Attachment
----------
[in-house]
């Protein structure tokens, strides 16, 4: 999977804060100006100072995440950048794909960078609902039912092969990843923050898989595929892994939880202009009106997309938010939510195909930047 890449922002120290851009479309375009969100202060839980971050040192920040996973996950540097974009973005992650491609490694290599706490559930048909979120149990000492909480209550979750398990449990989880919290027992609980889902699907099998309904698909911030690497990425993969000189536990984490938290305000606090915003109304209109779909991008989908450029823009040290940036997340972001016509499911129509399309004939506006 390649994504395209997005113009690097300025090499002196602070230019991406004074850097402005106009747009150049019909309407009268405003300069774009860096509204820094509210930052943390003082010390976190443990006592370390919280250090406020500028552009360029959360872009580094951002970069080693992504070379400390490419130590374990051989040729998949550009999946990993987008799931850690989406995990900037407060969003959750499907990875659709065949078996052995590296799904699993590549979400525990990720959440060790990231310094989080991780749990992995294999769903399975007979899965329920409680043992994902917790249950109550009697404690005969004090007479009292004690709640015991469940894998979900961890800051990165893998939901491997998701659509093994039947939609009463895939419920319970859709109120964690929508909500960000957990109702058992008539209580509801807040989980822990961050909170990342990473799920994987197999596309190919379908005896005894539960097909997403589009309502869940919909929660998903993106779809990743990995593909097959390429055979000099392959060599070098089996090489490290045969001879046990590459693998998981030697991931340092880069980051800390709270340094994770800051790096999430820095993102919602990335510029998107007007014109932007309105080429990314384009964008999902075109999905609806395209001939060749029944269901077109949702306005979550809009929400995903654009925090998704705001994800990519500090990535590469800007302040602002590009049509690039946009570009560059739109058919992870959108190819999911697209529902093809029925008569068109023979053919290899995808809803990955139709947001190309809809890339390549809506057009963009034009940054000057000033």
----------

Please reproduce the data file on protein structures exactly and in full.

[in-house]
């Protein structure tokens, strides 16, 4: 999977804060100006100072995440950048794909960078609902039912092969990843923050898989595929892994939880202009009106997309938010939510195909930047 890449922002120290851009479309375009969100202060839980971050040192920040996973996950540097974009973005992650491609490694290599706490559930048909979120149990000492909480209550979750398990449990989880919290027992609980889902699907099998309904698909911030690497990425993969000189536990984490938290305000606090915003109304209109779909991008989908450029823009040290940036997340972001016509499911129509399309004939506006 390649994504395209997005113009690097300025090499002196602070230019991406004074850097402005106009747009150049019909309407009268405003300069774009860096509204820094509210930052943390003082010390976190443990006592370390919280250090406020500028552009360029959360872009580094951002970069080693992504070379400390490419130590374990051989040729998949550009999946990993987008799931850690989406995990900037407060969003959750499907990875659709065949078996052995590296799904699993590549979400525990990720959440060790990231310094989080991780749990992995294999769903399975007979899965329920409680043992994902917790249950109550009697404690005969004090007479009292004690709640015991469940894998979900961890800051990165893998939901491997998701659509093994039947939609009463895939419920319970859709109120964690929508909500960000957990109702058992008539209580509801807040989980822990961050909170990342990473799920994987197999596309190919379908005896005894539960097909997403589009309502869940919909929660998903993106779809990743990995593909097959390429055979000099392959060599070098089996090489490290045969001879046990590459693998998981030697991931340092880069980051800390709270340094994770800051790096999430820095993102919602990335510029998107007007014109932007309105080429990314384009964008999902075109999905609806395209001939060749029944269901077109949702306005979550809009929400995903654009925090998704705001994800990519500090990535590469800007302040602002590009049509690039946009570009560059739109058919992870959108190819999911697209529902093809029925008569068109023979053919290899995808809803990955139709947001190309809809890339390549809506057009963009034009940054000057000033």